4 Signs of Footpad Injuries in Your Dog
Think of your pet’s footpad. It’s pretty tough right? Those paw pads are thick, spongy and should offer good protection for your pet.
However, they’re vulnerable to injury. It’s kind of like if you went around barefoot all the time.
Your feet would toughen up but you’d still be likely to step on a sharp rock or broken glass and cut your foot.
It’s no different for your pet.
In fact, cuts, blisters and other footpad injuries are common in dogs.
4 Signs of Footpad Injuries
1– Bleeding –There are a ton of blood vessels beneath the paw pads so it’s easy to have a lot of blood even with a superficial cut.
2–Limping or not putting weight on the paw –Check your pet’s paw. There may be something lodged between the toes like a pebble, or it may be more serious.
3–Discoloration of the pad—Healthy pads are usually all one color – dark. If your pet’s paw pads start lightening or develop spots, this could be the sign of a footpad injury or a serious illness. It’s best to make an appointment with your vet.
4–Excessive licking of pad – When your pet is “worrying” a particular area, that’s always cause for concern. Take a good look and see if you can tell what the problem may be.
Cuts and peeling pads will be obvious but other injuries may require a trip to the veterinarian for diagnosis. Most footpad injuries will require veterinarian care—stiches are sometimes required– and antibiotics to prevent infection.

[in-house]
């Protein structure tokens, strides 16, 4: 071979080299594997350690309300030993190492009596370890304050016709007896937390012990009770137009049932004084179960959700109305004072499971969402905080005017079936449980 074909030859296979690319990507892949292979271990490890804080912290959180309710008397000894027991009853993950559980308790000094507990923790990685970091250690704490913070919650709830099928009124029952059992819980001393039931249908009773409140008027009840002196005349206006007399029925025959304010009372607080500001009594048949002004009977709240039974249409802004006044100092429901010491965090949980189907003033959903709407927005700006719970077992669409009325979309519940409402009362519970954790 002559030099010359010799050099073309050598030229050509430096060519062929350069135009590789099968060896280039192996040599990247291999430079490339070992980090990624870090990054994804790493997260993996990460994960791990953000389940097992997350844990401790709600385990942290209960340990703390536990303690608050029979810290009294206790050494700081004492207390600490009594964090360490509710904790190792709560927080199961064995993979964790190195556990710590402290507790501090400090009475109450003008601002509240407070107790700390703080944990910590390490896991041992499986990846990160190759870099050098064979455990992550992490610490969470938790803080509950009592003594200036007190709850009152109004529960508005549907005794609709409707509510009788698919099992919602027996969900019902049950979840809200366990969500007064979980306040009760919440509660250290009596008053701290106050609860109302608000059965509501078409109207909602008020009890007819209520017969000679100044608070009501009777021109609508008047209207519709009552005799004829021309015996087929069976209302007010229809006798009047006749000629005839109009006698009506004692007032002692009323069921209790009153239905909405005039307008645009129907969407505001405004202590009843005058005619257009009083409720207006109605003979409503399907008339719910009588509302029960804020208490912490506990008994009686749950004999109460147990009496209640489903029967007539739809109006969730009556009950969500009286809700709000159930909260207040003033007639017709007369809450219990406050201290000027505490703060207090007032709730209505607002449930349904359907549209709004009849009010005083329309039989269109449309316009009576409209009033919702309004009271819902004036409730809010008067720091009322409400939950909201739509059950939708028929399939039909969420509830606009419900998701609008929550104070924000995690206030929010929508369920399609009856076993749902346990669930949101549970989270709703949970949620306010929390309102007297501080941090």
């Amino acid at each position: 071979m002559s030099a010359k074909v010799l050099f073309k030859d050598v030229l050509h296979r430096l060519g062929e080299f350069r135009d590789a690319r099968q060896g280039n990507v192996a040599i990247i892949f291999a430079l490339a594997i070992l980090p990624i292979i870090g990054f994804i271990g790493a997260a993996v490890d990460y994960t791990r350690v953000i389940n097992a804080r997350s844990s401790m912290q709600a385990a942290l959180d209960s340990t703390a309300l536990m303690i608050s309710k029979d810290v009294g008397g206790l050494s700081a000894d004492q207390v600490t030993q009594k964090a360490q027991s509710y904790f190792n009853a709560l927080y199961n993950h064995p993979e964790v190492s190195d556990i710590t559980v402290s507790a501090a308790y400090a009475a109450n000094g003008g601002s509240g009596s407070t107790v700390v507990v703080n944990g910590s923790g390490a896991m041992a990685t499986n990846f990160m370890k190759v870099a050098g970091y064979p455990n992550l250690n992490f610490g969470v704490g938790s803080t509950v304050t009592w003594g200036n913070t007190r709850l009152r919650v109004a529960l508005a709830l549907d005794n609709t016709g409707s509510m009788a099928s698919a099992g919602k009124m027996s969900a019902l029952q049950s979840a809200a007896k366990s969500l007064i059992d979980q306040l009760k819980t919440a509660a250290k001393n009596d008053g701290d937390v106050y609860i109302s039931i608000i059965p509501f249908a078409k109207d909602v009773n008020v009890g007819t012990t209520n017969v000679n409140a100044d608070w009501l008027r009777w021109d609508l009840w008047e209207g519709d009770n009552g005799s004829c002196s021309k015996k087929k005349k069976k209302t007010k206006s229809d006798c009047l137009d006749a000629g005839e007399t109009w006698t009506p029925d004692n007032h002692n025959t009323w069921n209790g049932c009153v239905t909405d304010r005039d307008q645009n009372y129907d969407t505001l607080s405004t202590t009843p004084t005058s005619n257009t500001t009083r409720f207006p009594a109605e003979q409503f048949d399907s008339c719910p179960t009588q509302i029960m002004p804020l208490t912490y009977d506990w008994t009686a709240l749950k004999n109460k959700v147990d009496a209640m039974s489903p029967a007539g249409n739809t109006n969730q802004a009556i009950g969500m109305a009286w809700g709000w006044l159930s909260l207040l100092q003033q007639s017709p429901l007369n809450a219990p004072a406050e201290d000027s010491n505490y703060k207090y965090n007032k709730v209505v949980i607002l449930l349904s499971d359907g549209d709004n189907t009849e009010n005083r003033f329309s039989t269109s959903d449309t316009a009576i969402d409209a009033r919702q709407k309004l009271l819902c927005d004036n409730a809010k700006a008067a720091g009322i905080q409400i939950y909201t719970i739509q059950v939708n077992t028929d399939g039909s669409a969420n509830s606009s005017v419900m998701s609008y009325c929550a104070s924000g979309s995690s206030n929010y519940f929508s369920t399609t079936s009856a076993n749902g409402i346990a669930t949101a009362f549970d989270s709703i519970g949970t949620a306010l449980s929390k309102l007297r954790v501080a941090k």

Treating Footpad Injuries
While paw pad injuries can vary in their severity, they all need a thorough cleaning with a mild antiseptic. Your pet will be in pain and may fight you if you try to clean their paws. If this is the case, you’ll need to go straight to the vet.
Occasionally, severe injury results in a complete loss of the pad. The treatment then depends on which paw pad is gone. Each pad has a different role to play, for example, the pads associated with the middle toes bear weight so they’re especially important. For some smaller dogs they may be fine without them but for larger or active dogs, they may need a footpad graft.
No matter what the problem, your pet will need to heal and you’ll face the reality (and difficulty) of preventing your dog from licking his feet and trying to tear off the bandage.
- Your dog can sport the Elizabethan collar treatment. It works but is usually humiliating for your pet.
- You can also cover the bandaged foot with a sock and tape it up
- If you want an easier method for keeping the sock in place, try this unique suspender system for dogs.
Keep your pet safe from footpad injuries by ensuring your walks avoid broken glass and other obvious dangers.
Even hot pavement can cause burned paw pads. Pay attention to your pet’s paws, check the pads after walks and ask your vet about anything that looks suspicious.
This is a short overview and if you want to read more about footpad injuries from PetPlace veterinarians, read more here.